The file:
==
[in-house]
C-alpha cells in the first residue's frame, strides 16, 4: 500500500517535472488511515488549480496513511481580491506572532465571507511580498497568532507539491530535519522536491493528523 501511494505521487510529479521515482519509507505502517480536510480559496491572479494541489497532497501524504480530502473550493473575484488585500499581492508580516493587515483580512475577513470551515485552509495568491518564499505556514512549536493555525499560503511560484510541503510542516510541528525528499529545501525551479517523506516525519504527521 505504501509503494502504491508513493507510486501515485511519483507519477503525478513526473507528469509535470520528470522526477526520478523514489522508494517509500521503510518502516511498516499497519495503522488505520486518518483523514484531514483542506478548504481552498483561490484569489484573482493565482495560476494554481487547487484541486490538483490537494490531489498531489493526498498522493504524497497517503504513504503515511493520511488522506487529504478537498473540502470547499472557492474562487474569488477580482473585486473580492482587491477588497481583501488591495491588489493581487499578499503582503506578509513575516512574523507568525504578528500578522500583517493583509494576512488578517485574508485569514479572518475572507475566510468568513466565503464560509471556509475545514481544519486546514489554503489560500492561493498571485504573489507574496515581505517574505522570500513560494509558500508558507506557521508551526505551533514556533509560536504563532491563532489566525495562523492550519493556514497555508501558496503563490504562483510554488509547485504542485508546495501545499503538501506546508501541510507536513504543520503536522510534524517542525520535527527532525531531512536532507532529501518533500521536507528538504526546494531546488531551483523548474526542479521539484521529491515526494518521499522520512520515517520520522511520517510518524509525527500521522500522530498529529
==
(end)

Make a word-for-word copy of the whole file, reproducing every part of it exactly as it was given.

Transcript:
[in-house]
C-alpha cells in the first residue's frame, strides 16, 4: 500500500517535472488511515488549480496513511481580491506572532465571507511580498497568532507539491530535519522536491493528523 501511494505521487510529479521515482519509507505502517480536510480559496491572479494541489497532497501524504480530502473550493473575484488585500499581492508580516493587515483580512475577513470551515485552509495568491518564499505556514512549536493555525499560503511560484510541503510542516510541528525528499529545501525551479517523506516525519504527521 505504501509503494502504491508513493507510486501515485511519483507519477503525478513526473507528469509535470520528470522526477526520478523514489522508494517509500521503510518502516511498516499497519495503522488505520486518518483523514484531514483542506478548504481552498483561490484569489484573482493565482495560476494554481487547487484541486490538483490537494490531489498531489493526498498522493504524497497517503504513504503515511493520511488522506487529504478537498473540502470547499472557492474562487474569488477580482473585486473580492482587491477588497481583501488591495491588489493581487499578499503582503506578509513575516512574523507568525504578528500578522500583517493583509494576512488578517485574508485569514479572518475572507475566510468568513466565503464560509471556509475545514481544519486546514489554503489560500492561493498571485504573489507574496515581505517574505522570500513560494509558500508558507506557521508551526505551533514556533509560536504563532491563532489566525495562523492550519493556514497555508501558496503563490504562483510554488509547485504542485508546495501545499503538501506546508501541510507536513504543520503536522510534524517542525520535527527532525531531512536532507532529501518533500521536507528538504526546494531546488531551483523548474526542479521539484521529491515526494518521499522520512520515517520520522511520517510518524509525527500521522500522530498529529